Volume 12 is a special issue on discursive identities in historical English texts. Papers selected for publication are currently under review. The volume is guest-edited by Christina Samson University of Florence.

Discursive Identities in Historical English Texts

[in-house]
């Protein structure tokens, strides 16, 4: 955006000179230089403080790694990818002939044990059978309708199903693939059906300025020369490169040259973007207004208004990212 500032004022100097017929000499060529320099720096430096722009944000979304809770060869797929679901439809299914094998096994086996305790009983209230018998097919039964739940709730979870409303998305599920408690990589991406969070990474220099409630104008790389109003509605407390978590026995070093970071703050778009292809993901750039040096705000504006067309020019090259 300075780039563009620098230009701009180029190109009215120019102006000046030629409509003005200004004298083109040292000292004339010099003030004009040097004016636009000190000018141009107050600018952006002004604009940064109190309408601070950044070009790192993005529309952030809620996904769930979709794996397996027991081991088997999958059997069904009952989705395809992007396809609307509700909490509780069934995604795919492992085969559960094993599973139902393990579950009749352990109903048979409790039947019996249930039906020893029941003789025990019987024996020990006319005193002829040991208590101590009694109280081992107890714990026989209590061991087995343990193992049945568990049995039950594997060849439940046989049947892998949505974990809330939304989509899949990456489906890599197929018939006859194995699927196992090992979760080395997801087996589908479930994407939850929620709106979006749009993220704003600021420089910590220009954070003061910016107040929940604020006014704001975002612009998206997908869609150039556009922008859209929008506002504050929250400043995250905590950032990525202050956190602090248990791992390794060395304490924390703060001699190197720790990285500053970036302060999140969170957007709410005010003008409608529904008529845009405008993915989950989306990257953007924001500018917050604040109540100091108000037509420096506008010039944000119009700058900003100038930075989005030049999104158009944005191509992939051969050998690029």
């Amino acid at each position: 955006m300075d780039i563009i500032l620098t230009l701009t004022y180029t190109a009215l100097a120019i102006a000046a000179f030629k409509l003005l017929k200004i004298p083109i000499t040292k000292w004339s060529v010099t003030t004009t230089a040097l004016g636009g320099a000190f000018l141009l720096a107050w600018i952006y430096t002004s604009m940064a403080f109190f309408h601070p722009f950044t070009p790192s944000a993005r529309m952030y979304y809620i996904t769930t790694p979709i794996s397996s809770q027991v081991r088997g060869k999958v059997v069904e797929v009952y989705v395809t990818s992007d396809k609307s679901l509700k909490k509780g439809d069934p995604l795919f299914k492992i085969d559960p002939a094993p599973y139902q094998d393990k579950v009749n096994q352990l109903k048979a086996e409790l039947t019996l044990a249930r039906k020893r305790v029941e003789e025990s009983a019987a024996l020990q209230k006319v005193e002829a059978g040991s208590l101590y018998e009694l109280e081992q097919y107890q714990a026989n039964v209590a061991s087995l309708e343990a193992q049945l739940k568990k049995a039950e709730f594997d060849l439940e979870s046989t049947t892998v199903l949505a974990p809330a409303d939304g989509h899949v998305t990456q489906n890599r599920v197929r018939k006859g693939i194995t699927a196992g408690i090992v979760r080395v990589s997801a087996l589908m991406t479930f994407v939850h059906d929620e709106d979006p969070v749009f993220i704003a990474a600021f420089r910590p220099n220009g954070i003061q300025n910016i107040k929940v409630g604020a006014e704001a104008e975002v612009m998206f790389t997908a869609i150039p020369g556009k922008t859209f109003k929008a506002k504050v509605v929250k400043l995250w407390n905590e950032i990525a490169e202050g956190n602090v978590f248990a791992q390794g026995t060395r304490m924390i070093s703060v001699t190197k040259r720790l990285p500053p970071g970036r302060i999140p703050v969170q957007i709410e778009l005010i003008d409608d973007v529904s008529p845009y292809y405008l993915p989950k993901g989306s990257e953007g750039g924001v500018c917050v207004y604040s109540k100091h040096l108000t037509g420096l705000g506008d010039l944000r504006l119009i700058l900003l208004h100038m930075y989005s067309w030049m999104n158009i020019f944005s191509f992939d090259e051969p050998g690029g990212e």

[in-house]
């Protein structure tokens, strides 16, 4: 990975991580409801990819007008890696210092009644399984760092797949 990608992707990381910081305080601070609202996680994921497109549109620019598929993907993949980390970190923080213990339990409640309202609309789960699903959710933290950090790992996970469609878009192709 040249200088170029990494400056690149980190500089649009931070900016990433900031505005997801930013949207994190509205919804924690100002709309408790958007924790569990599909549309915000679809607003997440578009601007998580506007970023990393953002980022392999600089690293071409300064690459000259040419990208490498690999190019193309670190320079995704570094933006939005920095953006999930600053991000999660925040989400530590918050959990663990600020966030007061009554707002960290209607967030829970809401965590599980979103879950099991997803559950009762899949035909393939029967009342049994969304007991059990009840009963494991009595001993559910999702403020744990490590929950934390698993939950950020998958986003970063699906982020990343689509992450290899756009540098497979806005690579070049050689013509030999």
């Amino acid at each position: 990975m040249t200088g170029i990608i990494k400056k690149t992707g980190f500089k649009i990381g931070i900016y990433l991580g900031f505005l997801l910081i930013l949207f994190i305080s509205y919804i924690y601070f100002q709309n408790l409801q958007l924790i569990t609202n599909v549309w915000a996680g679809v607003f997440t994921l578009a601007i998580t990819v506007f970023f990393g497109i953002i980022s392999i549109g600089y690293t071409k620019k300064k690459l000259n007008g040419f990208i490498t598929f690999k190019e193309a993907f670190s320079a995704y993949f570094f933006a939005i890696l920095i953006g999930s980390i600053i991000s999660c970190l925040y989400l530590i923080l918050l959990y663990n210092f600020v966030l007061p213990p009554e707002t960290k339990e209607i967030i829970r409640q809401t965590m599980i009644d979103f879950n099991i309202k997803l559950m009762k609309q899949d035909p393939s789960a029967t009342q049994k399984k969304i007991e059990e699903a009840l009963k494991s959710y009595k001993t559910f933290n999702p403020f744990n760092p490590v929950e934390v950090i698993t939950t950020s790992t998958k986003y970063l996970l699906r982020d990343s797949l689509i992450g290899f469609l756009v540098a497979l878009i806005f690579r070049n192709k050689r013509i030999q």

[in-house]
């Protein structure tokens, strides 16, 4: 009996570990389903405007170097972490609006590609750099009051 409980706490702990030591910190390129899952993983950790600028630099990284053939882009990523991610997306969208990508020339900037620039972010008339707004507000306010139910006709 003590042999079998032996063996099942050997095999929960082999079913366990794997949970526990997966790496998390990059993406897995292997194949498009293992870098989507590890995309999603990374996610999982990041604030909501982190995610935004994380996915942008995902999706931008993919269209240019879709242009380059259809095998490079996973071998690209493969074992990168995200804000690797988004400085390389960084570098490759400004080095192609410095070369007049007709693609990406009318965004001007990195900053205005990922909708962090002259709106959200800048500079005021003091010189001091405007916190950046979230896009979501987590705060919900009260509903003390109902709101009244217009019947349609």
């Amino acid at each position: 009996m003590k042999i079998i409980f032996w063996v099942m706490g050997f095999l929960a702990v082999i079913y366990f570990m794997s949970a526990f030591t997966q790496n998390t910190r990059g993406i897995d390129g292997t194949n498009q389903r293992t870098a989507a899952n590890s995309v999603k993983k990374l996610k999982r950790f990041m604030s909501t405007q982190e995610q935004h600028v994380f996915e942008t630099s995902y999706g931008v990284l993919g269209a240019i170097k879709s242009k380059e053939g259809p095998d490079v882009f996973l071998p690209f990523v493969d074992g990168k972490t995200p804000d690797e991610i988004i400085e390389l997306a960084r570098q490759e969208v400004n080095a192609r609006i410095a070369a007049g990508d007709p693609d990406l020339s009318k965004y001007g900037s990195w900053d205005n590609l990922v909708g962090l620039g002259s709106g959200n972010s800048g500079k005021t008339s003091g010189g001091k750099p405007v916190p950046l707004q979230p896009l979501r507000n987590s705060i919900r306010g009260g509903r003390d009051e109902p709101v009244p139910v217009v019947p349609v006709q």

Identity has been extensively researched from multiple perspectives. However, over time, there has been a growing consensus on the centrality of language through which speakers express their world view and identify their ‘self’ against the ‘other’. Identity is seen as constituted and reconstituted by discursive interaction and as the product rather than the source of linguistic and other semiotic practices. Identity is, therefore, not only an internal psychological phenomenon but a social, cultural one that can comprise macro-level demographic categories, temporary and interactionally specific stances and/or local, ethnographically emergent cultural positions. Because identity is construed through several and often overlapping aspects of the relationship between ‘self’ and ‘other’, it may include similarity/difference, genuineness/artifice, authority/delegitimacy which might be intentional, habitual, less than fully conscious, an outcome of interactional negotiation, a construct of others’ perceptions and representations, or an outcome of larger ideological processes and structures. While recent literature mostly focuses on identity linked to present-day issues concerning ethnicity, gender, immigrants, or minorities without much reference to the past, this issue intends to shed light on these issues in a historical perspective.